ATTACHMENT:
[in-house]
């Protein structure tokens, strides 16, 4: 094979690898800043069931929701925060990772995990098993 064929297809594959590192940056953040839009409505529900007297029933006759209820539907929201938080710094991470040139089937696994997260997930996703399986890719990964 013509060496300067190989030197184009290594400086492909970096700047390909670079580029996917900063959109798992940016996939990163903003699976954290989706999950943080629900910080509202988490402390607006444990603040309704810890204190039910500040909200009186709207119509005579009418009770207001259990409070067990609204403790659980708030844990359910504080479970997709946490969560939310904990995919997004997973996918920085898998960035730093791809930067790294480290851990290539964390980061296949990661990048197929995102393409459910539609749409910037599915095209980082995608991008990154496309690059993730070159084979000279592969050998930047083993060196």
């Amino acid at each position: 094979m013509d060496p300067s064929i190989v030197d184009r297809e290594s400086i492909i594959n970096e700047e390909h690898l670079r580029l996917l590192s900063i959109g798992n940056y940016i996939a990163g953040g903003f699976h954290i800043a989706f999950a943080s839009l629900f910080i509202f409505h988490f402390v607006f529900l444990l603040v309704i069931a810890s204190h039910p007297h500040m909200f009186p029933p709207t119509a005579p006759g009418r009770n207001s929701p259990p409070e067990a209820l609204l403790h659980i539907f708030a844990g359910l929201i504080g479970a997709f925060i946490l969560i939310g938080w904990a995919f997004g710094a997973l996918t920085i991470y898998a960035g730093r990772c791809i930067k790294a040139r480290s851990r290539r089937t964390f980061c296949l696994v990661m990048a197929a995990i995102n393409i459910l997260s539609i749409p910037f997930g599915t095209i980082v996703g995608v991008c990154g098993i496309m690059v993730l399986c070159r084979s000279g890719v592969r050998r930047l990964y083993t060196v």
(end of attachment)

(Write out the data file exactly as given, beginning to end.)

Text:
[in-house]
């Protein structure tokens, strides 16, 4: 094979690898800043069931929701925060990772995990098993 064929297809594959590192940056953040839009409505529900007297029933006759209820539907929201938080710094991470040139089937696994997260997930996703399986890719990964 013509060496300067190989030197184009290594400086492909970096700047390909670079580029996917900063959109798992940016996939990163903003699976954290989706999950943080629900910080509202988490402390607006444990603040309704810890204190039910500040909200009186709207119509005579009418009770207001259990409070067990609204403790659980708030844990359910504080479970997709946490969560939310904990995919997004997973996918920085898998960035730093791809930067790294480290851990290539964390980061296949990661990048197929995102393409459910539609749409910037599915095209980082995608991008990154496309690059993730070159084979000279592969050998930047083993060196």
């Amino acid at each position: 094979m013509d060496p300067s064929i190989v030197d184009r297809e290594s400086i492909i594959n970096e700047e390909h690898l670079r580029l996917l590192s900063i959109g798992n940056y940016i996939a990163g953040g903003f699976h954290i800043a989706f999950a943080s839009l629900f910080i509202f409505h988490f402390v607006f529900l444990l603040v309704i069931a810890s204190h039910p007297h500040m909200f009186p029933p709207t119509a005579p006759g009418r009770n207001s929701p259990p409070e067990a209820l609204l403790h659980i539907f708030a844990g359910l929201i504080g479970a997709f925060i946490l969560i939310g938080w904990a995919f997004g710094a997973l996918t920085i991470y898998a960035g730093r990772c791809i930067k790294a040139r480290s851990r290539r089937t964390f980061c296949l696994v990661m990048a197929a995990i995102n393409i459910l997260s539609i749409p910037f997930g599915t095209i980082v996703g995608v991008c990154g098993i496309m690059v993730l399986c070159r084979s000279g890719v592969r050998r930047l990964y083993t060196v």